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Schoolcraft, Henry Rowe.. History of the Indian Tribes of the United States: Their Present Condition and Prospects, and a Sketch of Their Ancient Status. Volume 6. . Philadelphia: Lippincott, Grambo and Co, 1857. [format: book; image], [genre: government document; report]. Permission: Northern Illinois University
Persistent link to this document: http://lincoln.lib.niu.edu/file.php?file=schoolcraft6.html


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Chapter II. — Indian Hostilities in the South.

WHILE this favorable adjustment of the national policy took place in the North, difficulties arose with the southern tribes, which assumed a most threatening aspect. The causes of these troubles may be briefly referred to.

Two obstacles to the successful execution of the plan of removal had existed for several years; one of which was, the difficulties between Georgia and the Creeks. The treaty concluded with the Creeks at Indian Springs, February 12, 1825, had been the source of much discord, having been negotiated without the full consent of all the chiefs, who should have participated in it, and ratified only a few days prior to the close of the presidential term, before the objections to it were made known, or fully understood. Mr. Adams, in his first message, expresses his intention to communicate to Congress a special message on the subject; 628 and also respecting the general feeling of the Cherokees. Causes of dissension had been created with two of the principal tribes, such as had not before occurred in our Indian history. After the lapse of seven years, the Creek question was virtually adjusted by the treaty signed at Washington, March 24, 1832; but the difficulties were not terminated. By this treaty, they ceded all their lands east of the Mississippi, making personal reservations for a limited number of years.

Among the Cherokees, the treaty of New Echota, concluded December 29, 1835, together with the policy of emigration, had created two distinct and violently antagonistic parties, one of which favored, and the other opposed, the removal. The leader of the former was John Ross, the ruling chief, who was supported by many other chiefs, and by the majority of the tribe. Being attached to their residence by historical associations, dating back to the era of the discovery of the country, possessing a fertile soil, and enjoying a mild climate, amid a district of hill and dale whose scenic beauty is hardly surpassed, this party, having in their own hands the means of civilization,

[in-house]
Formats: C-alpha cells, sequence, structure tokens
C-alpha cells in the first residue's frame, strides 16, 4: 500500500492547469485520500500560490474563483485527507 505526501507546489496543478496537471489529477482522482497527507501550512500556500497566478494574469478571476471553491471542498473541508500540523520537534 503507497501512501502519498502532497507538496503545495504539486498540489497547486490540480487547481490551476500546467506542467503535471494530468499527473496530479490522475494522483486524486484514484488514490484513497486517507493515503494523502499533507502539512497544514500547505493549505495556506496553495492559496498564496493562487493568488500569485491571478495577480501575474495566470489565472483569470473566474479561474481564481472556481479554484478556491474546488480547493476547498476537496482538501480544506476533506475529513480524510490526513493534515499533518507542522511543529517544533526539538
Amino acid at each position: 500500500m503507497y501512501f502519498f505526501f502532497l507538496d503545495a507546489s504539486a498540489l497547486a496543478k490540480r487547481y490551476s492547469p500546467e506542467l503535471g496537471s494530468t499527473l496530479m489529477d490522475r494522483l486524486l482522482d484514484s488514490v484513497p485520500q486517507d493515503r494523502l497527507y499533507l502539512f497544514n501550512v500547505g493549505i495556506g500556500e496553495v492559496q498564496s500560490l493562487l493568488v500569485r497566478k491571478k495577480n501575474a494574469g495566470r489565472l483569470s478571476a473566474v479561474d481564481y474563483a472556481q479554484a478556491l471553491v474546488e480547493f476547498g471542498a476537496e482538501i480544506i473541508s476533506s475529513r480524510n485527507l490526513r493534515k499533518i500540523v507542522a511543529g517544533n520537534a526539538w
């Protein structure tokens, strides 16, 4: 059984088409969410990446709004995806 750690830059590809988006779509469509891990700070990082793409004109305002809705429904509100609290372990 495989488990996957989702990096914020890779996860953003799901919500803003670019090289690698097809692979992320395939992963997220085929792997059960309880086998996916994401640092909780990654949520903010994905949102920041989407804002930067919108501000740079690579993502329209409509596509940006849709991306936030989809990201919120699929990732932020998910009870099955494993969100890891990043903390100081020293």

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were averse to exchanging it for territories beyond the Mississippi, with whose character they were imperfectly acquainted, and regarding the climate of which they were in doubt. Congress had, by a resolution passed in March, 1835, offered $5,000,000 to the Cherokees for their lands. December 29, 1835, a treaty assenting to the Government policy, was formed at New Echota, 629 with the party favoring exchange and migration, at the head of which was Major Ridge. This treaty threw the nation into a tumultuous excitement, and a numerous delegation visited Washington to oppose its ratification by the Senate. While the terms of the treaty were under discussion at Washington, Congress granted $600,000 for the purpose of covering the incidental expenses of their removal, and to meet sundry contingent claims which it was apprehended might arise therefrom. The western Cherokees also appended their approval of the measure, without claiming any interest in the fiscal provisions of the compact. In this form, the treaty was ratified by the Senate, May 23, 1836.

The malcontent party of the Cherokees denied the validity of the treaty, averring that the majority of the nation should not be bound by the terms of a treaty to which they had not given their consent, and which they alleged had been surreptitiously negotiated. The minds of the people were intensely excited; one party contending that the removal policy would be their destruction, and the other that it would prove their salvation. The public press of the United States took part in the discussion, being governed in the expression of their opinions by their adhesion to existing parties, and by the different views they entertained of the true policy to be pursued with respect to the future disposition of the Indian tribes.

There was another element of disturbance. The Creeks, who, by the treaty of April 4, 1832, had compromised the disagreements, and settled the raging discord created by the M'Intosh treaty, negotiated at Indian Springs, February 12, 1825, were not disposed to comply with the terms of this treaty of general pacification. Whether, owing to the fact that the Indian mind has many concealments and mental reservations, or does not readily comprehend the true scope and bearing of legal constructions, many and long continued delays were interposed, and much difficulty was experienced in obtaining a prompt and general compliance with the strict terms of this treaty, and in adjusting questions of reservations and assumed rights, which had not been conceded by that instrument.

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Schoolcraft, Henry Rowe.. History of the Indian Tribes of the United States: Their Present Condition and Prospects, and a Sketch of Their Ancient Status. Volume 6. . Philadelphia: Lippincott, Grambo and Co, 1857. [format: book; image], [genre: government document; report]. Permission: Northern Illinois University
Persistent link to this document: http://lincoln.lib.niu.edu/file.php?file=schoolcraft6.html
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